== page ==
Ethos, the Swiss partner of Proxinvest within Expert Corporate Governance Services (ECGS), the unique European partnership of independent proxy advisory firms, has just released its response to the consultation of the SIX Swiss Exchange on revision of the Corporate Governance Directive in relation to consultancy mandates provided by proxy advisors. For the record, Proxinvest and its European partners do not sell consultancy mandates to issuers.
SIX Swiss Exchange has launched a consultation on a new provision of its Corporate Governance Directive. The consultation deals with the obligation of listed companies to publish the names of the proxy advisors to whom they have entrusted services other than proxy voting advice. In such a case, the fees paid to these proxy advisors must also be disclosed. Ethos supports this new provision which aims at reigning in conflicts of interest of certain proxy advisors.
Ethos welcomes the proposal of SIX Swiss Exchange to enhance the transparency on mandates of proxy advisors other than voting advice. This additional information is crucial in allowing investors to take into consideration and assess potential conflicts of interest of proxy advisors in the course of their analyses and issuance of proxy voting advice.
Nonetheless, Ethos considers that it is insufficient to publish only the name of the proxy advisors and the amount of their fees as proposed by SIX Swiss Exchange in this consultation. For Ethos it is important that this information be completed with the publication of the type of mandates (for example, consultancy services regarding the remuneration system). In fact, investors must know which types of services were rendered by the proxy advisors in order to identify a potential conflict of interest. In this way, it is possible to know for which agenda items such a conflict of interest might possibly hinder the objectivity in judgement of the proxy advisor when formulating proxy voting advice.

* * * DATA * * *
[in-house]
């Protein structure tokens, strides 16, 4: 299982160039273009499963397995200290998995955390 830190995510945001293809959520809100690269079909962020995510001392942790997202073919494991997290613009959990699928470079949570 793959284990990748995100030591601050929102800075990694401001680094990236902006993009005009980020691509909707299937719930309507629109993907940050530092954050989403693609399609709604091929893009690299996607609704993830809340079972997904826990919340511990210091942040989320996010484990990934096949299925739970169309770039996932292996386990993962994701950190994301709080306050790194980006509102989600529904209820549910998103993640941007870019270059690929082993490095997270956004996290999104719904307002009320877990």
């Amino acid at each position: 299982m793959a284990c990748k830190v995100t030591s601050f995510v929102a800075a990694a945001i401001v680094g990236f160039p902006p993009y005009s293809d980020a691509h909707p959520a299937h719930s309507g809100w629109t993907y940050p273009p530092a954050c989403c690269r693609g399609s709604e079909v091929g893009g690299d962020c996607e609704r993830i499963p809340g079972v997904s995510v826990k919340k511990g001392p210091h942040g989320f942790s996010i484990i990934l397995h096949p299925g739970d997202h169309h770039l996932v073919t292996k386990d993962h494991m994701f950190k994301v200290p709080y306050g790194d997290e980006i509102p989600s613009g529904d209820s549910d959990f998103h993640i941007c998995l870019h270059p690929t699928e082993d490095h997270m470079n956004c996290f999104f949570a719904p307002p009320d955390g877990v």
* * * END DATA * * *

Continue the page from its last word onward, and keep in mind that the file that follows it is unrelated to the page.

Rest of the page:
Ethos goes a step further by taking the position that certain types of mandates are incompatible with the function of proxy advisor and should simply be prohibited. In fact, proxy advisors wield a large influence over shareholders by way of their proxy voting recommendations. This requires an irreproachable independence as regards the analysed companies. For example, a proxy advisor is faced with a major conflict of interest if he carries out a mandate regarding board composition or the remuneration policy, as he is also making proxy voting recommendations on these exact same subjects. By analogy, it is unthinkable that an auditor audits the financial statements that he himself has established.
The original news and the full response of Ethos are available on Ethos website.